The California Chamber of Commerce remains committed to a continued bipartisan effort to improve California’s green chemistry program with all stakeholders, CalChamber Policy Advocate Adam Regele explained this week at a legislative informational hearing.
The Senate Environmental Quality and Assembly Environmental Safety and Toxic Materials committees convened on February 12 to evaluate the effectiveness of this program 10 years after passage of the legislation creating it as the California Safer Consumer Products Program.
The committees also reviewed the Public Health Institute’s evaluation of the program, also known as the green chemistry initiative.
Although CalChamber agrees with the overall sentiment shared in the Public Health Institute report that the Safer Consumer Products Program is innovative, proactive and scientifically driven, the CalChamber disagrees with some of the conclusions and recommendations in the report.
CalChamber has been an active member of the Green Chemistry Alliance, a collection of trade associations and businesses that have been working to ensure effective implementation of the California green chemistry program since its inception and supported bipartisan efforts to create the Safer Consumer Products Program.
Coalition members continue to support this regulatory program that proactively and scientifically advances the safe use of chemicals in California.
Green Chemistry Initiative
In 2008, California enacted two ground-breaking laws designed to protect Californians from toxic chemicals in products and to provide consumers with more information about chemical hazards:
• AB 1879 (Feuer; D-Los Angeles) created the Safer Consumer Products Program, requires the state Department of Toxic Substances Control (DTSC) to evaluate chemicals of concern in consumer products and potential alternatives to those chemicals, and to reduce the hazards of chemicals in products.
• SB 509 (Simitian; D-Palo Alto) established a Toxics Information Clearinghouse for data on chemical hazard traits, as defined by the California Office of Environmental Health Hazard Assessment (OEHHA).
CalChamber Analysis of Report Findings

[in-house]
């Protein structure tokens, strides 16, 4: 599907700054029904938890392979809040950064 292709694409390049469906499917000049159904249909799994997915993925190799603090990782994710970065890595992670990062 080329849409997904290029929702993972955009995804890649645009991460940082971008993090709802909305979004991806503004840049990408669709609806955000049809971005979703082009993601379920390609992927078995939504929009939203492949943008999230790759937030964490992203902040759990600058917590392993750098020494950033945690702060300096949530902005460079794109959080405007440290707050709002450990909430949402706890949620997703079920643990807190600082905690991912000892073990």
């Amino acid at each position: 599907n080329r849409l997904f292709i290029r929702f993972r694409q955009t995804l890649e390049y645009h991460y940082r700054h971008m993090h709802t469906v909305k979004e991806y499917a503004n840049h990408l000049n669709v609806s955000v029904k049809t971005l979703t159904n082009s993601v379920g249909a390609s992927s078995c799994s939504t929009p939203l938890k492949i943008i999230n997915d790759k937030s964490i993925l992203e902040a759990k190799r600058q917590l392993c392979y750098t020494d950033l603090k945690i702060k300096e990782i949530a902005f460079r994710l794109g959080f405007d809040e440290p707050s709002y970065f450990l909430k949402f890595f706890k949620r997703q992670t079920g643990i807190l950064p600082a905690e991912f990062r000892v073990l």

Developing the complex regulatory scheme to implement the Safer Consumer Products Program took more than five years. Therefore, the efficacy of the program is more accurately judged over the last five years, not 10.
Second, CalChamber disagrees that DTSC lacks the authority to collect necessary chemical information from companies, as stated in the report. California regulations outline how the DTSC may request information on chemicals in products through emailed/mailed correspondence and/or information call-ins with manufacturers, importers, assemblers or retailers of a chemical, product or group of chemicals or products.
Third, although CalChamber agrees that providing additional staff and resources to DTSC would improve the program’s efficiency, last year’s budget allocated $1.2 million to DTSC for the Safer Consumer Products Program. The benefits of this additional money to the program have not yet been fully realized and are not reflected in the report.
Finally, Regele strongly disagreed with the report’s recommendation that the Legislature should once again intervene with chemical or product ban bills that circumvent the work the DTSC is doing under this program.
“The one big take away I heard today is that everyone supports the Safer Consumer Products Program,” Regele said. “We all want to see it improve, both the efficiency and expediency. However, we do value the outcome being correct.”
He went on to state that the politicization from one-off legislative chemical and product bans will not lead to safer outcomes and that the Safer Consumer Products Program allows the scientists, not politicians, to dictate which chemicals are safe.
Green Chemistry Alliance
The Green Chemistry Alliance, of which the CalChamber is a founding member, supports the following principles to ensure the success of the Green Chemistry Program:
• Promote safe and sustainable products through the application of sound scientific methods of review;
• Seek a workable and scientifically defensible process for “safer alternatives”;
• Avoid duplicative and conflicting regulatory and reporting requirements;
• Ensure protection of Confidential Business Information (CBI);
• Use a systematic approach in which chemicals, their uses, and potential alternatives are first prioritized based on hazard and exposure;
• Ensure balanced consideration of the unique applications, intended function, performance, and useful life of the product in question as well as other lifecycle factors required by statute;
• Impose only cost-effective, sustainable, technologically and commercially feasible requirements;
• The implementation of such regulation should minimize compliance costs and administrative burdens, and protect California jobs and consumers;
• Support a transparent process in accordance with the California Administrative Procedures Act.